That would be catastrophic for human civilisation, experts agree.

In other words, we have very good reasons to believe that settling for a 2ºC target would be to acquiesce in a global disaster. We can only hope for two things: that the climate commitment (the inevitable warming “in the pipeline”) does not push the Arctic into a huge release of methane, and that the world’s leaders wake up to the real scale and urgency of the problem. For all our sakes.


Monday miscellany Gareth Renowden Sep 13

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I‘m going to be away from my desk for a few days this week, so here’s a few interesting things to read and reflect on. First up: Wellington’s hosting this year’s New Zealand Soil Carbon Conference at Te Papa from Wednesday to Friday. Keynote speakers are Tim Flannery and Christine Jones, and topics to be covered include:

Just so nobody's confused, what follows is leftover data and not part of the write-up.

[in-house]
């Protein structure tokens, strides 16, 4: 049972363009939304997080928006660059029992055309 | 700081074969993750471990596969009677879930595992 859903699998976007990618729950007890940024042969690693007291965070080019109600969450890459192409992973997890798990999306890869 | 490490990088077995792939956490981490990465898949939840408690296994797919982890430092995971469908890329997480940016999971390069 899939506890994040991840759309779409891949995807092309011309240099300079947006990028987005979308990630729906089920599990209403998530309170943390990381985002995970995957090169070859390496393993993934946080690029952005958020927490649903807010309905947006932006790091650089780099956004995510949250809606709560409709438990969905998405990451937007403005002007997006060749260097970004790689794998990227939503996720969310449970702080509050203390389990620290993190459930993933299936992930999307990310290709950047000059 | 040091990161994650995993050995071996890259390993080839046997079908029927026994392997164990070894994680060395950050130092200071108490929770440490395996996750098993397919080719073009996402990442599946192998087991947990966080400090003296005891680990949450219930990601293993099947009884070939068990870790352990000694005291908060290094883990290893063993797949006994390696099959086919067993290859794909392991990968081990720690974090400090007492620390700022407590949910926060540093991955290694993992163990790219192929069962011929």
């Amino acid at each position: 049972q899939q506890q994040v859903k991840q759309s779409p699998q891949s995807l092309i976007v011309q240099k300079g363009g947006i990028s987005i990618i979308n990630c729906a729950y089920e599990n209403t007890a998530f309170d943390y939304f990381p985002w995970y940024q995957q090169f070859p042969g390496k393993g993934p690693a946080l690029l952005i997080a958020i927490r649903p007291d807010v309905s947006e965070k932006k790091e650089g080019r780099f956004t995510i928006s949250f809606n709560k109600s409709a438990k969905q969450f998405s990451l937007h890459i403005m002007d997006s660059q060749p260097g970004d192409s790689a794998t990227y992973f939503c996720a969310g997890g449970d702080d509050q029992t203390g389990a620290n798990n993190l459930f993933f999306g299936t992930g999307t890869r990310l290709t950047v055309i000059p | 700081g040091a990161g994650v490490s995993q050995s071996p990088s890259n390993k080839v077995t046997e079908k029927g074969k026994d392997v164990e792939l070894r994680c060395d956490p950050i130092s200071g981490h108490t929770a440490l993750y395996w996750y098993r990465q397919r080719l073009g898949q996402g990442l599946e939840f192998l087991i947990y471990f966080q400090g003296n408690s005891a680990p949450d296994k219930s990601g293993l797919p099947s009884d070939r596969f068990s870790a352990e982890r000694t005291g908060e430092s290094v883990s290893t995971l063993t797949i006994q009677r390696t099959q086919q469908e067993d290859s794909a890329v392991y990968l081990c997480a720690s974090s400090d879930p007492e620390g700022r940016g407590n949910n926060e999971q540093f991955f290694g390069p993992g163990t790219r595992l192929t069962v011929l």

• The science behind climate change and soil carbon
  • The on-farm benefits of biological farming
  • How research can support innovative farmers
  • An overview of the new biological economy and market opportunities
  • Practical tips to build soil carbon, humus and soil biology
  • Future directions for NZ agriculture and extension services

Full programme here — Friday’s a field trip day. Sounds very worthwhile. If any HT readers are attending (or if the conference organisers are reading this), I’d be very happy to carry a report on events.